Previous models of gloss perception range from very simple summary statistics—such as histogram skewness (Motoyoshi, Nishida, Sharan, & Adelson, 2007; Sawayama & Nishida, 2018) and contrast in particular frequency subbands (Boyadzhiev, Bala, Paris, & Adelson, 2015)—to the idea that sophisticated photogeometric computations determine the causal origin of features (e.g., in distinguishing highlights from texture markings) (Anderson & Kim, 2009; Kim, Marlow, & Anderson, 2011). Claims that statistics of the luminance distributions in an image can explain human gloss perception have been contradicted by several studies showing the importance of spatial information and the congruence of specular highlights with shading patterns (Anderson & Kim, 2009; Beck & Prazdny, 1981; Kim & Anderson, 2010; Kim et al., 2011; Marlow, Kim, & Anderson, 2011; Todd, Norman, & Mingolla, 2004). Indeed, identical image gradients can be interpreted as glossy or matte, depending on the apparent three-dimensional (3D) surface structure (Marlow & Anderson, 2015; Marlow, Todorović, & Anderson, 2015), reiterating in the field of gloss perception what has been suggested for several decades in the field of lightness perception (Gilchrist, 1977). Like lightness perception, several authors place material perception—or, more specifically, gloss perception—as a task of mid-level vision (Fleming, 2014; Kim, Marlow, & Anderson, 2012; Liu, Sharan, & Rosenholtz, 2010; Sharan, Liu, Rosenholtz, & Adelson, 2013). Mid-level vision concerns the pooling and comparison of low-level image features such as orientation, color, brightness, or scale with intermediate-level representations of surface structure, such as local surface geometry, usually with the assumption that the output of such processes disentangles physical causes that are comingled in the input. In using mid-level features, the human visual system makes use of heuristics for gloss perception and becomes susceptible to misperceptions (see also Fleming, 2012). Marlow et al. (2012) have shown that perceived gloss varies with perceived contrast, coverage, and sharpness of highlights. It has also been shown that shape and illumination can influence perceived gloss (Fleming, Dror, & Adelson, 2003; Ho, Landy, & Maloney, 2008; Olkkonen & Brainard, 2011). It is important for a good candidate model of human gloss perception to capture not just the broad successes of the visual system but also the misperceptions specific to humans.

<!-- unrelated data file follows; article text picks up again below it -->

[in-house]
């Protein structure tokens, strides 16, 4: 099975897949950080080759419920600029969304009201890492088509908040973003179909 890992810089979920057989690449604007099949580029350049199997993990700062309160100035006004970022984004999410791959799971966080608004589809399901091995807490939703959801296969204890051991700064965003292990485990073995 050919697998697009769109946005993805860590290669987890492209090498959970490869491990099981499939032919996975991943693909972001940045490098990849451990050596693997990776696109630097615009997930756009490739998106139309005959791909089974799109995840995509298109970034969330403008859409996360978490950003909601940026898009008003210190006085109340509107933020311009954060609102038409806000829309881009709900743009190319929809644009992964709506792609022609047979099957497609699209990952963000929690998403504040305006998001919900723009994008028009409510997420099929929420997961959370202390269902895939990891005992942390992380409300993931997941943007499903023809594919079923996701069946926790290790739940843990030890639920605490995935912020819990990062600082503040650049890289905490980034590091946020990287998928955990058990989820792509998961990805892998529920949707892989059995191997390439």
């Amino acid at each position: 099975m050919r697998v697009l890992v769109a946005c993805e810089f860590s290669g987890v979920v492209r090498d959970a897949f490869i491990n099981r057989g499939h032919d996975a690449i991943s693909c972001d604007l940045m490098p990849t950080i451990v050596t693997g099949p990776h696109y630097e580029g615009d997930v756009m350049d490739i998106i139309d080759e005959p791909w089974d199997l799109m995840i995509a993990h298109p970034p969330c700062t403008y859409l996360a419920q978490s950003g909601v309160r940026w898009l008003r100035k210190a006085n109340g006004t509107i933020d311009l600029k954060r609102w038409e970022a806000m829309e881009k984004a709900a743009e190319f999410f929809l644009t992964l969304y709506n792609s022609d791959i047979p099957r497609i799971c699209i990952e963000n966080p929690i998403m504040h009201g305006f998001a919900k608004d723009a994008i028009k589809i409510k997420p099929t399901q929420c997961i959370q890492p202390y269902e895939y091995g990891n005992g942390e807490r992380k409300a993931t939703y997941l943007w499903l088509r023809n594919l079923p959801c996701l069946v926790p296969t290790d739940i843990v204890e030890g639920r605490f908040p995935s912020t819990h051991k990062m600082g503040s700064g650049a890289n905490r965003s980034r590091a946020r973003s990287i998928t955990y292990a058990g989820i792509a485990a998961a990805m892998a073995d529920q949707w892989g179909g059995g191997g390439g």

Arguably, the most fundamental gloss perception task is to distinguish categorically whether or not a given surface is glossy. Given the enormous diversity of images that can be created by glossy and non-glossy surfaces, this is a non-trivial inference. While previous studies have generally investigated gloss perception within relatively constrained stimulus sets, here we took a “big data” approach to the gloss classification task, using machine learning techniques to train different classifiers on a large set of images. This way, we fit our models to a dataset that encompasses large variations in the appearance that high- or low-gloss materials can take, allowing our models to identify features that are diagnostic over a wide range of appearances. Using computer graphics, we rendered a large dataset of high- and low-gloss (near matte) textured materials under the same viewing conditions. We then compared model classifications to human judgments. We tested a range of different model classes to determine which ones best predict human responses. While research in machine learning typically focuses on achieving the best possible performance at a task, here our focus is on identifying which models reproduce the specific characteristics of human gloss judgments, spanning both their errors and successes of gloss classification. 
To test how much of human gloss discrimination can be explained by simple image features we created two hand-engineered models based on summary pixel statistics and texture statistics. The first of these was a support vector machine (SVM) trained on eight simple pixel summary statistics (mean, variance, skewness, and kurtosis of pixel luminance and saturation histograms). The other was a logistic regression classifier trained on texture statistics from Portilla and Simoncelli (2000). These mid-level visual features capture color and higher order wavelet coefficient statistics, which have been used to model human perception of texture and aspects of peripheral vision (Freeman & Simoncelli, 2011).